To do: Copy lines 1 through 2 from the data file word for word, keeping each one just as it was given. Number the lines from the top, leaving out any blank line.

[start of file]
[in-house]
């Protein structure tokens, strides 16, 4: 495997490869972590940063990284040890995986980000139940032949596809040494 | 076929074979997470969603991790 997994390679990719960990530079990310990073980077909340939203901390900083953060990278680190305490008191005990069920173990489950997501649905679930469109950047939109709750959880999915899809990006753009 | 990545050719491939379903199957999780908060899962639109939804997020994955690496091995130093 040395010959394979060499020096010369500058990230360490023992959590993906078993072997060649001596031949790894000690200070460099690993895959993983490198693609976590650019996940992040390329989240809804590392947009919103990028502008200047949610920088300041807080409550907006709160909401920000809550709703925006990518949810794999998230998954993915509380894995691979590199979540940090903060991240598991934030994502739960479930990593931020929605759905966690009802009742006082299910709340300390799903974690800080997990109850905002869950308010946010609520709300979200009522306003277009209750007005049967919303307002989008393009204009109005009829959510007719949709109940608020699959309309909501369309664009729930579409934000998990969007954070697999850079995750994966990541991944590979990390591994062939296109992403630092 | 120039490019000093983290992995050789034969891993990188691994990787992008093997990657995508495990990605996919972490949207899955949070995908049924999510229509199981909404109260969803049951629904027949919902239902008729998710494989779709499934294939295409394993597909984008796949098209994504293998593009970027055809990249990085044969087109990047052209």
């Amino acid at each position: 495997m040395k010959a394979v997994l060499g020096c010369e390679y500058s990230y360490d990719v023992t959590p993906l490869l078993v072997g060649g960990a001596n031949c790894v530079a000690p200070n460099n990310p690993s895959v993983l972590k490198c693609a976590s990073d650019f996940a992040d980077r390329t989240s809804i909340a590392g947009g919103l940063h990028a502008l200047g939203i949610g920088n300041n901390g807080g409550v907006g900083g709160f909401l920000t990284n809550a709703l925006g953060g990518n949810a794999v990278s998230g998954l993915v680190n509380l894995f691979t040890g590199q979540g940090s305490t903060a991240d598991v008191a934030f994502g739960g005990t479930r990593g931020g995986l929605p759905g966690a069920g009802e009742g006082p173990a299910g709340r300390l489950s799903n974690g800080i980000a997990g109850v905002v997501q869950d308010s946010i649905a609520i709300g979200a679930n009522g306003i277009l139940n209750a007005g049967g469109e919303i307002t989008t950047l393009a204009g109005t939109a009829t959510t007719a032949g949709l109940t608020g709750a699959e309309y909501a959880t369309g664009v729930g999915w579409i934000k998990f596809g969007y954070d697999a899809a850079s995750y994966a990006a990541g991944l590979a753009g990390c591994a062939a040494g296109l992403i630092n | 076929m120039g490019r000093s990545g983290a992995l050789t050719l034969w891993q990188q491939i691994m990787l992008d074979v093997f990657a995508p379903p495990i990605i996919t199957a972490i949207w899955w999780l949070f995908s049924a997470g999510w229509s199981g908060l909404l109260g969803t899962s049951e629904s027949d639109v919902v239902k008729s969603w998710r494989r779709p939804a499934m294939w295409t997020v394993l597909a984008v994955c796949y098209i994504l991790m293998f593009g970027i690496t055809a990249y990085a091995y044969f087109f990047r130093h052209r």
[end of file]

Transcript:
[in-house]
């Protein structure tokens, strides 16, 4: 495997490869972590940063990284040890995986980000139940032949596809040494 | 076929074979997470969603991790 997994390679990719960990530079990310990073980077909340939203901390900083953060990278680190305490008191005990069920173990489950997501649905679930469109950047939109709750959880999915899809990006753009 | 990545050719491939379903199957999780908060899962639109939804997020994955690496091995130093 040395010959394979060499020096010369500058990230360490023992959590993906078993072997060649001596031949790894000690200070460099690993895959993983490198693609976590650019996940992040390329989240809804590392947009919103990028502008200047949610920088300041807080409550907006709160909401920000809550709703925006990518949810794999998230998954993915509380894995691979590199979540940090903060991240598991934030994502739960479930990593931020929605759905966690009802009742006082299910709340300390799903974690800080997990109850905002869950308010946010609520709300979200009522306003277009209750007005049967919303307002989008393009204009109005009829959510007719949709109940608020699959309309909501369309664009729930579409934000998990969007954070697999850079995750994966990541991944590979990390591994062939296109992403630092 | 120039490019000093983290992995050789034969891993990188691994990787992008093997990657995508495990990605996919972490949207899955949070995908049924999510229509199981909404109260969803049951629904027949919902239902008729998710494989779709499934294939295409394993597909984008796949098209994504293998593009970027055809990249990085044969087109990047052209």